[Pink] All right. Hey, hi.

It's so funny to be doing this here because I've never done anything like this.

My dream was to get legally emancipated, drop out of school, and hitchhike across country to get discovered on Venice Beach.

That was my dream since I was eight years old.

[Pink] When I decided that all grown-ups were full of it and school was not a place for me, and my parents were fighting, and all of these things were going on, And everyone was pretending.

Everything's okay, pretending, and then you hear that voice of the person that's not pretending and they're there for you and you understand them and they speak your language, so that's what music is to me.

And then I got kicked out of my mom's house, dropped out of school, got a record deal, and...

[Billy] How old were you when you--

[Pink] Completed the dream. Sixteen.

Then I moved out here when I was 19.

Her fans count on her to give more depth

[Billy Mann] than they would get from an artist that doesn't have that deeper life, yet.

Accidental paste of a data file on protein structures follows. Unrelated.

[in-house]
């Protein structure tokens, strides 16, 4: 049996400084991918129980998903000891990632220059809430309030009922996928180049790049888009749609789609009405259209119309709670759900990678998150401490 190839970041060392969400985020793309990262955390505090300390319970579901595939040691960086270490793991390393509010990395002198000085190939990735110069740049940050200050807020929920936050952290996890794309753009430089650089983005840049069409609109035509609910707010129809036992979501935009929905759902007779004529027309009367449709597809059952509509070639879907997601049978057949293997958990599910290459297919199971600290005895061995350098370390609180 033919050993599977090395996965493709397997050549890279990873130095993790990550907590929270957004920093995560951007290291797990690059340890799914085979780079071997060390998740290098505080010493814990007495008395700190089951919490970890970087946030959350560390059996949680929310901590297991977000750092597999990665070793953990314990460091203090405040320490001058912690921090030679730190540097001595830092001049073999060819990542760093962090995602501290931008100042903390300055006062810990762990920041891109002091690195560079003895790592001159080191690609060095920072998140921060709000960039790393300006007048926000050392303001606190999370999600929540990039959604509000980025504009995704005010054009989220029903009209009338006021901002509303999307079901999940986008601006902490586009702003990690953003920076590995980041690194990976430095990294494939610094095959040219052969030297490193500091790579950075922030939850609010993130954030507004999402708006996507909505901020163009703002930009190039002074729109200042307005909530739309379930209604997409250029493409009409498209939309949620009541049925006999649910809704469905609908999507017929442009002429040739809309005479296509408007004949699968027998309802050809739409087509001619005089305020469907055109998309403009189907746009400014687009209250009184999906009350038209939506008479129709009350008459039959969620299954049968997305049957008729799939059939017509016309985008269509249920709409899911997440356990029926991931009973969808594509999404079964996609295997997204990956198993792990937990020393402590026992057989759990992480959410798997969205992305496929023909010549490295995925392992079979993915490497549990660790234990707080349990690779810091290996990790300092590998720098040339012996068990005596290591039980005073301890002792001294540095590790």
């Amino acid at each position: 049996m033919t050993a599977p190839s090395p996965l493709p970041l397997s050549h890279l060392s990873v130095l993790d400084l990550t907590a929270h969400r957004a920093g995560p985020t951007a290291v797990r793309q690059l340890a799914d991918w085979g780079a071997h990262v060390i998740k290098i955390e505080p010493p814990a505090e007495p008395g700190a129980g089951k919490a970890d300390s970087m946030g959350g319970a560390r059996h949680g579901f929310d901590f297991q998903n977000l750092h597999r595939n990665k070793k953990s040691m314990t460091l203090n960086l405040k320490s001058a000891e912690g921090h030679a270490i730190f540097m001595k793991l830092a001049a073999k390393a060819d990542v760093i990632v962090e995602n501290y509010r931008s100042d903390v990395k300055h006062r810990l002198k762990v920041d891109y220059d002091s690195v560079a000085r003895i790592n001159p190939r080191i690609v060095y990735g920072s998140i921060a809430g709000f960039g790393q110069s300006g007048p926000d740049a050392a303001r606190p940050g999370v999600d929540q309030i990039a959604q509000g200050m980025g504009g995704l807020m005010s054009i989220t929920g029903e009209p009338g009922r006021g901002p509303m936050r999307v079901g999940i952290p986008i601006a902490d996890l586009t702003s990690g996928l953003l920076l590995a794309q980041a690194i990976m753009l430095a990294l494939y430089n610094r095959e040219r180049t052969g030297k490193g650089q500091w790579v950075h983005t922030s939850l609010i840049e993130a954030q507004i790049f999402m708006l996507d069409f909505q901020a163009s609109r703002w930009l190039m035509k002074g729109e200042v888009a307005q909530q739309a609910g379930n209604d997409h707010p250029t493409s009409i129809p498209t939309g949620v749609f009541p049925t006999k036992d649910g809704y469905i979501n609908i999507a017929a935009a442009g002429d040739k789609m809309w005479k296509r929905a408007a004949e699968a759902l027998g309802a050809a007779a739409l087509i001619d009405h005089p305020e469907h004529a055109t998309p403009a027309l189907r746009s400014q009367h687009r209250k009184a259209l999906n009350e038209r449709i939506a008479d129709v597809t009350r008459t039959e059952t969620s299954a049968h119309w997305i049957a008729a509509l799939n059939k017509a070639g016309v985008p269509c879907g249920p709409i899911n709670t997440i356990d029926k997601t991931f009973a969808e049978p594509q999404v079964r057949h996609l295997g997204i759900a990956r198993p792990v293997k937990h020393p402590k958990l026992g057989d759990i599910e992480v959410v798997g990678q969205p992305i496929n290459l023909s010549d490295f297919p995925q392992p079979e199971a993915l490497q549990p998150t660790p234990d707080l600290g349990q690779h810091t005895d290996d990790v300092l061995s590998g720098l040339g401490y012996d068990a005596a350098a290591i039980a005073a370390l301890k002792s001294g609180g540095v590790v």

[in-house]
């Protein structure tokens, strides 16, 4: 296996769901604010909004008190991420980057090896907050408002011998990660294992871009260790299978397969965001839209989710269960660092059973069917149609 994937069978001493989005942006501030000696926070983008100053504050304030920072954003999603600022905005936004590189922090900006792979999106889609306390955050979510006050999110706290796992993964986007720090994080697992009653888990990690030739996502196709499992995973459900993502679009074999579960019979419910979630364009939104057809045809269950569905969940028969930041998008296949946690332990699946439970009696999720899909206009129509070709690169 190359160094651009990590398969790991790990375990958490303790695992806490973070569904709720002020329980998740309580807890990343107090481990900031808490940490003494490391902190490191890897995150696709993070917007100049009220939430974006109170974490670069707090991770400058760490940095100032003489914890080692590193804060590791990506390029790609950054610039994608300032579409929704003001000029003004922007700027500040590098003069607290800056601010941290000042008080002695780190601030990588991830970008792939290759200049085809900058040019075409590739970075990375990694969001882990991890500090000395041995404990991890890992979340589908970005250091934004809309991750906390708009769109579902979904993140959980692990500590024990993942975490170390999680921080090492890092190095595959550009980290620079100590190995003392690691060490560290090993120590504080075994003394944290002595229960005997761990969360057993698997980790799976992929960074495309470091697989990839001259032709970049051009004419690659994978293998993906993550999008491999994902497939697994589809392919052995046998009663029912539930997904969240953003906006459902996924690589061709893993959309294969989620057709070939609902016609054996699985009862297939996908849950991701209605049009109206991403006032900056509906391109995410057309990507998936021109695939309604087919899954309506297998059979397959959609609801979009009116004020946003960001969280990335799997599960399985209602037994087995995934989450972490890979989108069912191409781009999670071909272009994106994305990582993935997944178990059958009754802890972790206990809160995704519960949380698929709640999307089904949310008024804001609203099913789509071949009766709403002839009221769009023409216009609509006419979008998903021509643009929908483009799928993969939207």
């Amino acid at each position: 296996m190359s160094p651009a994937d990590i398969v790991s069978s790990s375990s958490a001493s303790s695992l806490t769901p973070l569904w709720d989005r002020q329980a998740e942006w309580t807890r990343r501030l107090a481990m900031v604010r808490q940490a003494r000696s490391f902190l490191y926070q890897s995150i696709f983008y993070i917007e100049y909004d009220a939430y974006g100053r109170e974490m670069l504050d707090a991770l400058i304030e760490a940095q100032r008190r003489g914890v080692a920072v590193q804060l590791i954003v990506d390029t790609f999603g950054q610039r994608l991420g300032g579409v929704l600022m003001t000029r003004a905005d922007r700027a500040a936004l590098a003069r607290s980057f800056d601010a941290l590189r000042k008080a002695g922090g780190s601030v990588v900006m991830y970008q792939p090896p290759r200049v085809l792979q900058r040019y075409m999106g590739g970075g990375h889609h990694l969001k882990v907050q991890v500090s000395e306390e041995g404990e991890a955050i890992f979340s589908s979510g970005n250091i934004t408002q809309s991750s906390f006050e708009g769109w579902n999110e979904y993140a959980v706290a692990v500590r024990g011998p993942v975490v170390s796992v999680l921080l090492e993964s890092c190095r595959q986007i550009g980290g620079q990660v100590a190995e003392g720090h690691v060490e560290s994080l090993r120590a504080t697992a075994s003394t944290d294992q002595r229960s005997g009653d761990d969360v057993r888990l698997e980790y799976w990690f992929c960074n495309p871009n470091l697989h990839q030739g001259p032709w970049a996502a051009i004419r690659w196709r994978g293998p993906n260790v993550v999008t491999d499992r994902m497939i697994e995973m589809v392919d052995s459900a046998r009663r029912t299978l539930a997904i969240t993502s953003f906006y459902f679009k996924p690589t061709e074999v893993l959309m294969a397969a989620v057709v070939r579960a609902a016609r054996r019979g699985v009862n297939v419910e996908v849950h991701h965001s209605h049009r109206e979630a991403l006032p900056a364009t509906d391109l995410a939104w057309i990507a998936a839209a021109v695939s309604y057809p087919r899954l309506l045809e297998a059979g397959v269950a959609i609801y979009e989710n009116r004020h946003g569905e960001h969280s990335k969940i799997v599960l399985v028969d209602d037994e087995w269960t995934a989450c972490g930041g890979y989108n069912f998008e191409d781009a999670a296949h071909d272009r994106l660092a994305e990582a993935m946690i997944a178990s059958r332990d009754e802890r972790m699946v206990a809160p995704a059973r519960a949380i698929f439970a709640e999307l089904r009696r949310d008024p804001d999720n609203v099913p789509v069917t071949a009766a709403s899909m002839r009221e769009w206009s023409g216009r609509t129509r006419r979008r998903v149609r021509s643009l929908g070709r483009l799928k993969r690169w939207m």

That isn't in a committed relationship, that doesn't deal with balancing work and motherhood.

Is that's what's happening? I'm gonna go get my kid from surf camp.

[Willow] Why are you going in my playroom?

[Pink] So cool, right, Wills?

I did that this morning when you went to camp.

[Willow] Where was that?

[Pink] At the bar down the street with the sawdust on the floor.

That's awesome.

She's such a magical little elf.

She doesn't want to put clothes on.

She wants to run around, climb trees, do handstands.

You can't keep her attention for longer than 13 seconds.

It's just, it's awesome.

It's such a reminder of how we start out, just free.

I cried her first day of preschool and she was gone.

She was like, "Later."

Like, "If you're worried, if you're worried, I'll be right here."

Hi, buddy.

It feels good.

Look, your sissy is up here, too. The whole fam-bam.

Bring me your butt

[Pink] I would like to put everything I am and everything I have into everything that I do.